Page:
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Notorious Facts: Publicity in Romantic England, 1780-1830
by James Mulvihill
Notorious Facts examines the sensationalistic confounding of persons and principles in the public life of Romantic England (1780–1830). Its purview is limited to five decades straddling the late eighteenth and early nineteenth centuries, but its trajectory, moving from a politics rendered in personal terms to a politics of personality, describes a shift still in process today. The study’s chapters draw on a motley body of literature (pamphlets, secret histories, and the like) that at first glance seems uncharacteristic of what literary historians call the English Romantic period. Viewed in the context of something called late Georgian England, these texts seem more indigenous, but if the canonical revisionism of the last few decades should teach us anything, it is that a Romanticism encompassing all romanticisms ideally excludes nothing.In its heroic Enlightenment sense, publicity is concerned with exposing the workings of power for all to see. A good deal may be inferred about publicity in Romantic England from primary texts in which this salutary function is at once espoused and subverted. These texts—the mostly nameless or pseudonymous authors of the age’s pamphlet literature are the heroes and villains of the piece—almost invariably claim to speak from a disinterested conception of publicity while putting its methods of critical exposure to wholly self-interested purposes. This study examines well-known authors of the period like Jeremy Bentham, Samuel Taylor Coleridge, and William Hazlitt, as well as pamphleteers like John Horne Tooke, Philip Withers, and Nathaniel Jefferys. Other figures include authors of secret history like Thomas Ashe, Mary Anne Clarke, Lewis Goldsmith, and Joseph Haslewood in addition to notorious figures in their own right such as the Prince and Princess of Wales, Mrs. Fitzherbert, and the Reverend Edward Irving. Among the topics treated are treasonous libel, royal scandal, secret history, and celebrity. About the Author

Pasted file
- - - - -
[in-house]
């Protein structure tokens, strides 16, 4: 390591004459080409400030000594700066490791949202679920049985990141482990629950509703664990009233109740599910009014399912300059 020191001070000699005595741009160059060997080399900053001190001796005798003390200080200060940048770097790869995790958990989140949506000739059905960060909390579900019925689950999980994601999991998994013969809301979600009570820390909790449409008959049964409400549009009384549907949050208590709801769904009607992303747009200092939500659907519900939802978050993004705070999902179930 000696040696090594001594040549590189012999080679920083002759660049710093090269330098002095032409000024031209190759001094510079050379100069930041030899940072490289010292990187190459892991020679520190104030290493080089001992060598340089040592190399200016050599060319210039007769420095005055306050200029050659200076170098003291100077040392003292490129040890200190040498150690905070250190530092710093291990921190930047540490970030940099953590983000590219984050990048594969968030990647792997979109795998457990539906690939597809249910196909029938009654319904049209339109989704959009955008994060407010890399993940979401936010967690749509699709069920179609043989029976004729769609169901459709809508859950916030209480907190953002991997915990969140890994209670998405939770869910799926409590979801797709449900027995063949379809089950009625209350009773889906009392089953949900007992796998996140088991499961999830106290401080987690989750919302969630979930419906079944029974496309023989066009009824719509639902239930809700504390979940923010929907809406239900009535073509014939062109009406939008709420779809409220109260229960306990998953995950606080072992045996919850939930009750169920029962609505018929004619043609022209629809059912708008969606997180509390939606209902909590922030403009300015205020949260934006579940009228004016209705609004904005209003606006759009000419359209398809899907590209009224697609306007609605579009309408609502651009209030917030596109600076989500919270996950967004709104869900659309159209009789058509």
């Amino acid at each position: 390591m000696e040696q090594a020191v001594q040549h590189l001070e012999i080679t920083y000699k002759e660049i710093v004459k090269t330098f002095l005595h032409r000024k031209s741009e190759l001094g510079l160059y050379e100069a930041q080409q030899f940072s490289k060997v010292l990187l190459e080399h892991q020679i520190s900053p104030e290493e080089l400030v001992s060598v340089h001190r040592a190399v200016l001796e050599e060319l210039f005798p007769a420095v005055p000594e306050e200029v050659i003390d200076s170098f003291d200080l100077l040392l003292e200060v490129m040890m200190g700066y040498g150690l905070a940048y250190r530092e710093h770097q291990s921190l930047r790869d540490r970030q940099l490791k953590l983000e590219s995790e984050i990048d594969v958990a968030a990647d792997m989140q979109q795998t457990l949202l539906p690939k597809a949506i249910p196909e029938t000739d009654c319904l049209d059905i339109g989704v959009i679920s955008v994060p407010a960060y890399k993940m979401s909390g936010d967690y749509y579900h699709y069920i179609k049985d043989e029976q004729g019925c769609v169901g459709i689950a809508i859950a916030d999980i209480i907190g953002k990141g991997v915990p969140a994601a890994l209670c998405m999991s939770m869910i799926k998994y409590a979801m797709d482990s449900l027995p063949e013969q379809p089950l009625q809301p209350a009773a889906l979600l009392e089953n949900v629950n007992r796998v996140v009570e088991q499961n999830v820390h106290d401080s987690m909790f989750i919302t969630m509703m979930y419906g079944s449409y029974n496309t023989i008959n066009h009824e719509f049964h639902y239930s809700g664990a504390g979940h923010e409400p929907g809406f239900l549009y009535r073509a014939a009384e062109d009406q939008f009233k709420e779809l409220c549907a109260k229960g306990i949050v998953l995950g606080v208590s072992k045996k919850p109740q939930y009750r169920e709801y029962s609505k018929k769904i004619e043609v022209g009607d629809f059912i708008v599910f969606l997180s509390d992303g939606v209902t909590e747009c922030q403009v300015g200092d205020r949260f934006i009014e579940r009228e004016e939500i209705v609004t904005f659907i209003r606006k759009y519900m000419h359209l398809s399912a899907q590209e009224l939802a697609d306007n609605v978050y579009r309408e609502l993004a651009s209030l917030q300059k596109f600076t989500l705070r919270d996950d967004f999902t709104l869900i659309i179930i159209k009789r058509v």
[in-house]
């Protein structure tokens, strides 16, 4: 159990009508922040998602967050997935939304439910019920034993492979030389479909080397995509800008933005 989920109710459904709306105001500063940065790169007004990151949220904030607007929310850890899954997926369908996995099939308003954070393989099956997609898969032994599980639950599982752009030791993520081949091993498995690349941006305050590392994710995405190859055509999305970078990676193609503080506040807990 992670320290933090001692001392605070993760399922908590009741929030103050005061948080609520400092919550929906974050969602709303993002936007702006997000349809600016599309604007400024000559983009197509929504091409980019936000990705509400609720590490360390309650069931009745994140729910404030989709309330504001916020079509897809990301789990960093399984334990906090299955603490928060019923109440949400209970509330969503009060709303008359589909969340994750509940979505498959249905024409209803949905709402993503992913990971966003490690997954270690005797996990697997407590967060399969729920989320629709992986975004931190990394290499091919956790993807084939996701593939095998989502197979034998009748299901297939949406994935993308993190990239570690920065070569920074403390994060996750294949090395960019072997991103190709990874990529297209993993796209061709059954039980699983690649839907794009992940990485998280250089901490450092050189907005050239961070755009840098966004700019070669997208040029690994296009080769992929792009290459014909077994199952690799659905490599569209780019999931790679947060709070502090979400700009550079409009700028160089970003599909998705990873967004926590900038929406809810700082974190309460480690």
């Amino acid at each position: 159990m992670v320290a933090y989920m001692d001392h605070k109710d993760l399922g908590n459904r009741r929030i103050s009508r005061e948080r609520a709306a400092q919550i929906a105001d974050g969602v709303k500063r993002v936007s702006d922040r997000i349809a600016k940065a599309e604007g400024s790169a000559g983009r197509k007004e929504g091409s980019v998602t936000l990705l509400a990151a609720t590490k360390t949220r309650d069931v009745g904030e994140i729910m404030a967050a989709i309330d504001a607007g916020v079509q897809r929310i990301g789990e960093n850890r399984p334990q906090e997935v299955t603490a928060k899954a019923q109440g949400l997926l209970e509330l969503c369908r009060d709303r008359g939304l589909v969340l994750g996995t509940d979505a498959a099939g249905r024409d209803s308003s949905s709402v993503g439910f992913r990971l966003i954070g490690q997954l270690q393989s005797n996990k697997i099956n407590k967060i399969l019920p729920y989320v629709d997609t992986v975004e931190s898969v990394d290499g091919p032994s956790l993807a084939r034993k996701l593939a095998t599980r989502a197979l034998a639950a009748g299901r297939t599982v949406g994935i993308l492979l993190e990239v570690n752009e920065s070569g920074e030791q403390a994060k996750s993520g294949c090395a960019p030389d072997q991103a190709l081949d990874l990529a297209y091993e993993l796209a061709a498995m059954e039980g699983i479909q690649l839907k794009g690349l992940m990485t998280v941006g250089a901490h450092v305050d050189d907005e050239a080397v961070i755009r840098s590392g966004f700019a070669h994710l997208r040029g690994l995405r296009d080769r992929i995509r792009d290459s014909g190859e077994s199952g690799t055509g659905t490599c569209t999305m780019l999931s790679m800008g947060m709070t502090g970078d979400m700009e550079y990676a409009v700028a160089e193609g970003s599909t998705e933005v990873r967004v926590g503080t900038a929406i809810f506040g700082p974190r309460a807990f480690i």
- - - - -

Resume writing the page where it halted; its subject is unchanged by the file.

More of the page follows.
James Mulvihill is professor of English at the University of Alberta, where he teaches courses on Romantic England.
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